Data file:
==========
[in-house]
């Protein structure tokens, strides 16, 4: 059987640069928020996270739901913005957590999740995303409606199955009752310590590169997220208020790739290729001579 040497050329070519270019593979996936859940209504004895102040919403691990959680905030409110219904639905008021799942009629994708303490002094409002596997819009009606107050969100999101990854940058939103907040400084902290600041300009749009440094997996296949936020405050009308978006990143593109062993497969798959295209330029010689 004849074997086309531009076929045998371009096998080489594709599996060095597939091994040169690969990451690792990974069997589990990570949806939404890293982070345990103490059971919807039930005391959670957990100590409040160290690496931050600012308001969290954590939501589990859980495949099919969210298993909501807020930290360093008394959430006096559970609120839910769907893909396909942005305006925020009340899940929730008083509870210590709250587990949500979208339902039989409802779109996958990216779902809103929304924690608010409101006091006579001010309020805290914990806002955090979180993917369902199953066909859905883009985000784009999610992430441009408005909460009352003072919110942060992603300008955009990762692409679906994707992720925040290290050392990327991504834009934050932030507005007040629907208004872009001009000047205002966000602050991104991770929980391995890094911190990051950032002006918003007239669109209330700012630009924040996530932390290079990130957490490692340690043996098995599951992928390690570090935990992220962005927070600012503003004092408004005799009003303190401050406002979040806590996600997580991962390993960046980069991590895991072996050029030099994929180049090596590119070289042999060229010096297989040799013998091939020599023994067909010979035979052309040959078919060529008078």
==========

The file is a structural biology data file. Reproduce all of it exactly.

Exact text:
[in-house]
């Protein structure tokens, strides 16, 4: 059987640069928020996270739901913005957590999740995303409606199955009752310590590169997220208020790739290729001579 040497050329070519270019593979996936859940209504004895102040919403691990959680905030409110219904639905008021799942009629994708303490002094409002596997819009009606107050969100999101990854940058939103907040400084902290600041300009749009440094997996296949936020405050009308978006990143593109062993497969798959295209330029010689 004849074997086309531009076929045998371009096998080489594709599996060095597939091994040169690969990451690792990974069997589990990570949806939404890293982070345990103490059971919807039930005391959670957990100590409040160290690496931050600012308001969290954590939501589990859980495949099919969210298993909501807020930290360093008394959430006096559970609120839910769907893909396909942005305006925020009340899940929730008083509870210590709250587990949500979208339902039989409802779109996958990216779902809103929304924690608010409101006091006579001010309020805290914990806002955090979180993917369902199953066909859905883009985000784009999610992430441009408005909460009352003072919110942060992603300008955009990762692409679906994707992720925040290290050392990327991504834009934050932030507005007040629907208004872009001009000047205002966000602050991104991770929980391995890094911190990051950032002006918003007239669109209330700012630009924040996530932390290079990130957490490692340690043996098995599951992928390690570090935990992220962005927070600012503003004092408004005799009003303190401050406002979040806590996600997580991962390993960046980069991590895991072996050029030099994929180049090596590119070289042999060229010096297989040799013998091939020599023994067909010979035979052309040959078919060529008078």